By: Simon Collins

Video: Sue O’Callaghan speaks about a situation where a newborn was taken into state care after just four days with its parents. Video/Greg Bowker

A young couple are fighting a decision to take their two children – one a newborn baby – into state care because of a suspected child abuse injury which they believe is due to brittle bone disease.

The couple, who cannot be named for legal reasons, lost their daughter six weeks after she was born in the South Island in July last year because doctors considered the most likely cause of her broken ribs was “inflicted injury”.

In August this year the Ministry for Vulnerable Children Oranga Tamariki won a Family Court order to uplift the couple’s second child, a boy who was not yet born but was considered to be at risk of harm.

The mother was allowed just four days to breast-feed her baby boy in Auckland’s North Shore Hospital after he was born on September 25. He was held under 24-hour security until he was removed from the parents on September 29.

An advocate for the family, Sue O’Callaghan, said doctors initially failed to recognise that the first child had a rare genetic condition known as osteogenesis imperfecta, or brittle bone disease – a diagnosis finally made on August 19 when the girl was found to have “a novel mutation consistent with Type 1 osteogenesis imperfecta”.

O’Callaghan said, in her view: “We are stuck in a situation of medical negligence,”

“I spoke to consultants in America who said because the child was diagnosed with Type 1, most breaks happen in the first six weeks and all breaks are unexplained.

“The child can break ribs through coughing. The Osteogenesis Imperfecta Foundation stipulate very clearly that broken ribs are very normal with Type i babies.”

Former Race Relations Commissioner Joris de Bres has also met the family and read all their medical and official records, and has asked Oranga Tamariki chief executive Gráinne Moss to review the case. De Bres and his wife have two daughters and a grandson with brittle bone disease.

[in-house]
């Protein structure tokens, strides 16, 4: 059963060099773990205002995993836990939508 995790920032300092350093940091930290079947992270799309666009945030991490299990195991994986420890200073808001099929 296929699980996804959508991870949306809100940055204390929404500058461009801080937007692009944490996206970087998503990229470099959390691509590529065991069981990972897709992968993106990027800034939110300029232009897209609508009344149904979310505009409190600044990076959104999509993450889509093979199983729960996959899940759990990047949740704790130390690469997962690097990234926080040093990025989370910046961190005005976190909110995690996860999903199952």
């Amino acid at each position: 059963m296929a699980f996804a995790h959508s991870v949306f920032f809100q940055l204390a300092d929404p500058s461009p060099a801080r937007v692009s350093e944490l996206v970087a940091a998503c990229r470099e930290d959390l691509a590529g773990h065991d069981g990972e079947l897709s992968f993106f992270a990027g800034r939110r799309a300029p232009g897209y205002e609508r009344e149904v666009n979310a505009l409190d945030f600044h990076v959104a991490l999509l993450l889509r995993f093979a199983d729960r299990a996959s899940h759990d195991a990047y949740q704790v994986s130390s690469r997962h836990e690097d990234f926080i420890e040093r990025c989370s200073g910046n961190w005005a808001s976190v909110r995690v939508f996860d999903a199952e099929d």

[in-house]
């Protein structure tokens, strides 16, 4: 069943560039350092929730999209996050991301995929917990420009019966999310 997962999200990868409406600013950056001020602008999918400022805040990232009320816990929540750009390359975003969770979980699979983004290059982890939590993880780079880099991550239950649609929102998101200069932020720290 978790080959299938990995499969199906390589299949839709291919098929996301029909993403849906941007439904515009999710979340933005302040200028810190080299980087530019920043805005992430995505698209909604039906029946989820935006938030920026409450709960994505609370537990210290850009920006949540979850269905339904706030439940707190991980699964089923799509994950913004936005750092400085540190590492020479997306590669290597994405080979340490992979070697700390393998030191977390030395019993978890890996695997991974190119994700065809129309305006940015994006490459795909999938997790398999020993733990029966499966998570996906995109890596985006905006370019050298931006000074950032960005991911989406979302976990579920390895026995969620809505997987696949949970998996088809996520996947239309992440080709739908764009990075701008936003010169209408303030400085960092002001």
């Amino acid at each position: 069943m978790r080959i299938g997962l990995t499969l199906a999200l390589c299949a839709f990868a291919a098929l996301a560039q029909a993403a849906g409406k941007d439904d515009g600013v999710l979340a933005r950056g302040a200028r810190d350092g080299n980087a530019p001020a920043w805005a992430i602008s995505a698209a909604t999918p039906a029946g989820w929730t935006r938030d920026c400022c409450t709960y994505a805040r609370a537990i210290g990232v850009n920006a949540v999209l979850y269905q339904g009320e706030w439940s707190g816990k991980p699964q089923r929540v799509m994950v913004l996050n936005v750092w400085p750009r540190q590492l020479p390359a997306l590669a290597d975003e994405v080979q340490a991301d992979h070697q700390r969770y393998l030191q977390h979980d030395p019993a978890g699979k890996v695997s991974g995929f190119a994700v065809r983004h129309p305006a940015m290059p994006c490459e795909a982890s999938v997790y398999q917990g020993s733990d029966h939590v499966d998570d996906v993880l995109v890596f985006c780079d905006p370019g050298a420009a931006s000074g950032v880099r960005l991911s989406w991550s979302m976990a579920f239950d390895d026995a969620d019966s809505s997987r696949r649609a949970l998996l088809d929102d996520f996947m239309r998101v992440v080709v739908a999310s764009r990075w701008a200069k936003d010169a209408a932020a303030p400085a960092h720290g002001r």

He said he had “absolutely no sense” that either of the parents were bad parents.

“My feeling is that the injury is very plausibly explained by the condition that was not diagnosed until later this year,” he said.

About one in every 20,000 babies are born with brittle bone disease.

The author of a recent review paper on the condition, Professor Tim Cundy of Auckland University, said distinguishing between child abuse and brittle bone disease was “often problematic”.

A spokesman for Oranga Tamariki said the ministry relied on “advice from medical experts”.

“If specialists believe that injuries are non-accidental, then Oranga Tamariki’s role and legal mandate is to act in the best interests of the child,” he said.

“Ultimately it will be the Family Court who will consider all of the specialist medical evidence and social work assessments to make decisions around placing children in care.”

De Bres said both parents in this case were from overseas.

“They are a young couple, they are low-income, they are migrants. It’s not a good start in terms of fighting the establishment,” he said.

“What’s happened is that they [officials] have begun increasingly to question the mental state of the parents – but they have only ever known the parents since they have had something happen that would stress anybody.

“The mother had a seizure in her childhood, which has partly affected her ability to speak but I found her to be perfectly capable of communicating and reasoning.

“There is an incident they [officials] describe as saying the father has a violent tendency because in the middle of things at [the] hospital, where all this was happening, he went outside and punched a tree and partly injured his hand.

“I was thinking, well that’s a very sensible thing to do, it’s better than being violent to any human being, but that has kind of lived on in the story since then.”

The couple are raising money online for legal costs to try to get their children back.

Source: NZ Herald


Please enter your comment!
Please enter your name here